Ma tegi hena wana hebbak 3ashan a3aish 3la hessak
Habibi danta donya wana mout law gheiri ymessak
My mom, sisters and I would dance for hours as Nancy Ajram, a famous Arabic singer, rang out of the kitchen speakers. She was a part of the endless rotation accompanied by Fares Karam and Shakira who would transform dinner meals into dance parties as my mother taught us the dances of her youth.
Similarly, on days spent with my sito (grandmother), she would let me adorn her heels as she taught me dabke — a traditional dance — and we would practice different moves and tempos as she shared remnants of her childhood. It was in these moments, our feet slamming on the ground and wrists twisting, that I learned of the parties she attended in Lebanon, the days she spent with her sisters and the memories of her childhood. We laughed over strong drums, and she never failed to tease me over the scud marks I formed on her new department store shoes — purchased, of course, with a coupon.
In my childhood, dancing was happiness and liberation — as a young girl, I could be free to nourish my body with the energy that surrounded me. I moved through the music, focusing solely on the pleasure of my own self, feeding into the freedom of my swaying hips and arms alongside the strings of the oud (Arab string instrument). I was content.
I was not much older than 10 when I realized that the ways in which I danced around the hallway of my childhood homes would not be accepted — that my body may have been mine, but others would look at it and in their gaze seek discontent. Dancing was where I discovered how free and beautiful my body could feel as I moved to the beat of the tarabaki, and dancing was where I learned some people could see me moving to the beat and call it shame. It was how I became aware that as a woman, my body was something that people didn’t understand to be mine or, at least, not solely for me.
This notion was further perpetuated by the way men, both Arab and non-Arab, would be taught to see an Arab woman like myself. Arab American culture, in seeking to maintain an antiquated sense of “heritage,” created binary systems of “good” or “bad” Arab girls — and I never wanted to be “bad.” What would people think of my upbringing? Who would deem me worthy? Similarly, through false media representations and imperialist feminism, I was depicted as an oppressed woman waiting to be freed. Through colonial depictions that associated women of the East with unbounded sexuality, I was deemed a hyper-sexual being. Told I need to be protected, as U.S. politicians staked their need to “save” the women and children of the Arab world, while bombing their homes as a mechanism for war. These notions placed burdens upon my body, weights I was forced to carry and push against in efforts to combat a representation that never represented me. I was a girl who loved raising my hand in class, playing sports with my cousins and dancing.
My freshman year of college, I attended the Arab Xpressions show, an event put on by the Arab Student Association and Arabesque Dance Troupe where the community showcased fashion, music and dances from the Southwest Asia and North African Regions. It was there where I saw the belly dance team perform, and I was taken back to the kitchen with my mother, swaying our bodies to the rhythm, laughing and moving freely. I craved to be free like that once more. As I watched the women glide across the stage in their colorful skirts and elegantly roll their hips, I pointed and told my friends, “I want to do this.” They laughed in mockery. The following year, I secretly went to auditions and fell in love with the support of the women around me — the new music and moves from Egypt, Morocco and Iraq that were different from my Lebanese roots, and the feeling of utter serenity that surged through me as I danced. I found power and peace in the way my body could effortlessly form movements before my mind willed them, and I knew I had to dance.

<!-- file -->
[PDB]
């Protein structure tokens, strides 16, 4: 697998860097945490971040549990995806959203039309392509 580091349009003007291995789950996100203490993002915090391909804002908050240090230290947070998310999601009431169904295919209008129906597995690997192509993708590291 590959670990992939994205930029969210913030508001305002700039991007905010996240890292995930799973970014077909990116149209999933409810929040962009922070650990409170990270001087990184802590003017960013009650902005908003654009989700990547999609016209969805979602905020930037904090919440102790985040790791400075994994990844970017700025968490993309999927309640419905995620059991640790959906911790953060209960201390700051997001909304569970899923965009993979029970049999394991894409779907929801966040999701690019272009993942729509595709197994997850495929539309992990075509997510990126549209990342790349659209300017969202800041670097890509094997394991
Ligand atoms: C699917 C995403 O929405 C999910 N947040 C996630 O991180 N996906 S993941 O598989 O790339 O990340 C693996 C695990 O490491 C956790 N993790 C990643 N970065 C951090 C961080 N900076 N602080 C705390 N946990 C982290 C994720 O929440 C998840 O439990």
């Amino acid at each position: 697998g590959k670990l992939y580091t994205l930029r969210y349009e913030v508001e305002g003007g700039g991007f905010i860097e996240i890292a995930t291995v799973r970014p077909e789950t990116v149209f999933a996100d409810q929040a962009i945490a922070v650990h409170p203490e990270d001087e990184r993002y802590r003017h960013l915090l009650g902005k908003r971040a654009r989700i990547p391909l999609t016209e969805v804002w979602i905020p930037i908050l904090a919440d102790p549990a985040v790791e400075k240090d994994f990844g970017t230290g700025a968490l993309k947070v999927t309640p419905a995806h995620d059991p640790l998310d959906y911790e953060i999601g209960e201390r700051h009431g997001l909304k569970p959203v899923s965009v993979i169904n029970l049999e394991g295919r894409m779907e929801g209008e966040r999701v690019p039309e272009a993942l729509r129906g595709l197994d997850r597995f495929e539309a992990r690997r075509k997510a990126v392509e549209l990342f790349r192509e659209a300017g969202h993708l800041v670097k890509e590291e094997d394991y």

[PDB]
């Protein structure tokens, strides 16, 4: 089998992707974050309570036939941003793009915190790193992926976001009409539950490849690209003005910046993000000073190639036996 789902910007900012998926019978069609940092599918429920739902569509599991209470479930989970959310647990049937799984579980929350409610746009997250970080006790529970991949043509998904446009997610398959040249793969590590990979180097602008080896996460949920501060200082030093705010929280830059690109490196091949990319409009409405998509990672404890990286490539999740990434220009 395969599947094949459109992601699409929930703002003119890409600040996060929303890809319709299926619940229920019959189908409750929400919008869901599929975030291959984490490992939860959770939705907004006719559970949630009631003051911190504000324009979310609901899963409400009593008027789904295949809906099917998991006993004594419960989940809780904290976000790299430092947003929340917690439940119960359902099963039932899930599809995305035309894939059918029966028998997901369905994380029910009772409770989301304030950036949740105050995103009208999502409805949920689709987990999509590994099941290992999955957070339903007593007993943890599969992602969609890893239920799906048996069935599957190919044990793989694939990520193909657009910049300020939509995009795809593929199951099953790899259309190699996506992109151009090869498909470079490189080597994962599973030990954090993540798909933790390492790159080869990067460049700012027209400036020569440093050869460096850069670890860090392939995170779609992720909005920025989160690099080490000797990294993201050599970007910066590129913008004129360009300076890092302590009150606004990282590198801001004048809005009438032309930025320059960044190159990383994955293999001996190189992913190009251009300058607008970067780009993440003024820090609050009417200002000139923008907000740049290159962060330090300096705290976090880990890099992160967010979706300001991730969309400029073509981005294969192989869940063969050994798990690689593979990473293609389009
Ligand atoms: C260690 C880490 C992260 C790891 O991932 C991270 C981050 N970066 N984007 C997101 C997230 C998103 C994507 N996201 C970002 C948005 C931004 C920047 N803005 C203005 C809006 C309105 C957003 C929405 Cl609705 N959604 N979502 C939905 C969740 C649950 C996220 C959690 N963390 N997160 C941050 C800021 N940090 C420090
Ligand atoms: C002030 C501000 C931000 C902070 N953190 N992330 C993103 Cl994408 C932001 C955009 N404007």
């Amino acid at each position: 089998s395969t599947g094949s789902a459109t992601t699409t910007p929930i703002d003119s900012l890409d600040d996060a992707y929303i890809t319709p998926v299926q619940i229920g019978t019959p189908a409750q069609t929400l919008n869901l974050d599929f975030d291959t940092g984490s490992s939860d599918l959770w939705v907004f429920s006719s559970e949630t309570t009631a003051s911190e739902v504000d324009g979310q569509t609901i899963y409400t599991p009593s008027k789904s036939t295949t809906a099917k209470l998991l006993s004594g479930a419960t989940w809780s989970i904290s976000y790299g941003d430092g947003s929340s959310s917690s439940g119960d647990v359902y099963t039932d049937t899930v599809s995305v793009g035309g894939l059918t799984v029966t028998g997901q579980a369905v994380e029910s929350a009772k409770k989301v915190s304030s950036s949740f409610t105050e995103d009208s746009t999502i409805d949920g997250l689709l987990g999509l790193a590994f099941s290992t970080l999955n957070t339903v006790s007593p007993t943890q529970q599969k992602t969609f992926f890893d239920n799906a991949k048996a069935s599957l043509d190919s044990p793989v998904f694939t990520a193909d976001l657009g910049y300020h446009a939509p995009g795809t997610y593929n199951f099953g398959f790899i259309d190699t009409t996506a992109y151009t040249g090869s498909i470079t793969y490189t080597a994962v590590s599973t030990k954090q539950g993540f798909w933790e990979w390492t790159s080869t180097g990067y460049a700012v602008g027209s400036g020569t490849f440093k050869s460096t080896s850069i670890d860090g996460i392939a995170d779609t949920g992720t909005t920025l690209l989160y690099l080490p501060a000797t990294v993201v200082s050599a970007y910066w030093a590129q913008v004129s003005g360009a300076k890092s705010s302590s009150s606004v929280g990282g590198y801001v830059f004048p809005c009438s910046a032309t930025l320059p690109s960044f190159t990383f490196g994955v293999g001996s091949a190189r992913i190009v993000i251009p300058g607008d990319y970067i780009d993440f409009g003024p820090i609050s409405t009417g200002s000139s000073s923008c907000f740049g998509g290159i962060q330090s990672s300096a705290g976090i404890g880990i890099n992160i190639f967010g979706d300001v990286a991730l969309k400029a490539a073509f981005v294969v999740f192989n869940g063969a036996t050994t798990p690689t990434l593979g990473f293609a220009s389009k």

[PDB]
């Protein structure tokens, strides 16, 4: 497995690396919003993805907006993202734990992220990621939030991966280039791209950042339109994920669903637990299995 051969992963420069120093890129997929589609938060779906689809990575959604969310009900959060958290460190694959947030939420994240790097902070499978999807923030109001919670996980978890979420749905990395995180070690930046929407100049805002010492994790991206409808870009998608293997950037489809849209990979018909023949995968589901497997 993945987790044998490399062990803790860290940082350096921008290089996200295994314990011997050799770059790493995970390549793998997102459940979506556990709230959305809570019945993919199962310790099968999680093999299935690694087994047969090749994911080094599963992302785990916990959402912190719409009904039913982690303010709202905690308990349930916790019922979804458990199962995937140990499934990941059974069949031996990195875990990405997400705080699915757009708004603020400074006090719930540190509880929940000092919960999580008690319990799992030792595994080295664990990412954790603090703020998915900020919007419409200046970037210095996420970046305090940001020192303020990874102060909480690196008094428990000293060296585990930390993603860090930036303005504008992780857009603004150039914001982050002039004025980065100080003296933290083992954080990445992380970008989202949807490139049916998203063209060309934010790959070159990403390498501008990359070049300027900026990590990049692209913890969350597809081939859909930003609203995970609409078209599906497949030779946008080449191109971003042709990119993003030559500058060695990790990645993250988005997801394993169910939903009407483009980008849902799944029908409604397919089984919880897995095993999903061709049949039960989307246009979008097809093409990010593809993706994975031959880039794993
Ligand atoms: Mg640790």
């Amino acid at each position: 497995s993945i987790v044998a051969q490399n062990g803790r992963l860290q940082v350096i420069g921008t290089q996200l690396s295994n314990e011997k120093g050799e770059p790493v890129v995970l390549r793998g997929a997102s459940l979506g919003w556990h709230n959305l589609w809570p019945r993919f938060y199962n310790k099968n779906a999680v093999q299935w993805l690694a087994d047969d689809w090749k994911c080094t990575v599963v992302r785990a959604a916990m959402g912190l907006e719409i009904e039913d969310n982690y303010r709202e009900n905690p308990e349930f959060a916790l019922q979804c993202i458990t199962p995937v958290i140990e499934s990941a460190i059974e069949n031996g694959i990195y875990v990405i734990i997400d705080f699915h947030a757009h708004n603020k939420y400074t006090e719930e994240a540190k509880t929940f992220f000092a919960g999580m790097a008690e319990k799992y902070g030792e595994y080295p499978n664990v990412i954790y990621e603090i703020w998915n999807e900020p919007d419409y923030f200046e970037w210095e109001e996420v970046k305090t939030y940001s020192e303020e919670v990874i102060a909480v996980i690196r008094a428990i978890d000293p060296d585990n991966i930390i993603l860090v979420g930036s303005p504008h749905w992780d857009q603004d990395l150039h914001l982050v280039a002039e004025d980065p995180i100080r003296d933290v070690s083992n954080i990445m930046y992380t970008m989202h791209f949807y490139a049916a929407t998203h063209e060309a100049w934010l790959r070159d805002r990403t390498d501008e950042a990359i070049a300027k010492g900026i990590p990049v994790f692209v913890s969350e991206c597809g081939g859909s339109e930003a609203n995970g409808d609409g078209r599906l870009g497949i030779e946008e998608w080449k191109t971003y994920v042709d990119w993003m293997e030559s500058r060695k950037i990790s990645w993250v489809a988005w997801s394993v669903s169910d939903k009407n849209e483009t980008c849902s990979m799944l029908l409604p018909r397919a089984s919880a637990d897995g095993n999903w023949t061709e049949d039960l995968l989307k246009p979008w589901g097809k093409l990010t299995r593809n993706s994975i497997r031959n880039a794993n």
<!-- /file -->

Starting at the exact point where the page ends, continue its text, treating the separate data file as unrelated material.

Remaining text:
I was scared to tell my friends, my family or anyone I knew about my latest endeavor. I constantly questioned myself — “Was I playing into the trope of harems and belly dancers that orientalist views had created of Arab women? Was I letting down my Sito and her sacrifices for me to have a better life? Was I giving people an opportunity to look at my body as an implication of my worth?” As these questions passed through my mind, I fought back against every negative thought I had and told myself this was for me. Though I wish I could say it was a simple decision, that I was doing something that nourished my soul, it was an endless internal battle. I would hide my costume on my walk to practice, thankful for the Michigan weather that cloaked me in my parka. Blush if anyone asked why I couldn’t grab dinner during Thursday evening practices and say I had an exam, and enter a panic mode for days before the big performance. I was constantly worried about what people would think or say, but then, I would dance. I would dance and be brought back to the euphoria of onions and lentils frying in the kitchen, the feeling of beauty as I moved my hands to the Arabic tongue and the realization of my body as an extension of my soul. Every time I danced, I was told by my inner self that my body is my own, how I move it is by my own volition, how I feel when I dance is pure bliss.
In the last three years, I have danced with a team of beautiful and empowering women who have challenged and supported me. We rehearsed for countless hours, shared hugs among struggles of MCAT exams and relationship drama, and found pleasure in our shared motions. It is in these women that I have learned to serve myself in my journey to self-love. It is in those moments when I am dancing that I am connected with the freedom and liberation of loving a body and art that is my own.
MiC Columnist Layaill Mustafa can be reached at firstname.lastname@example.org.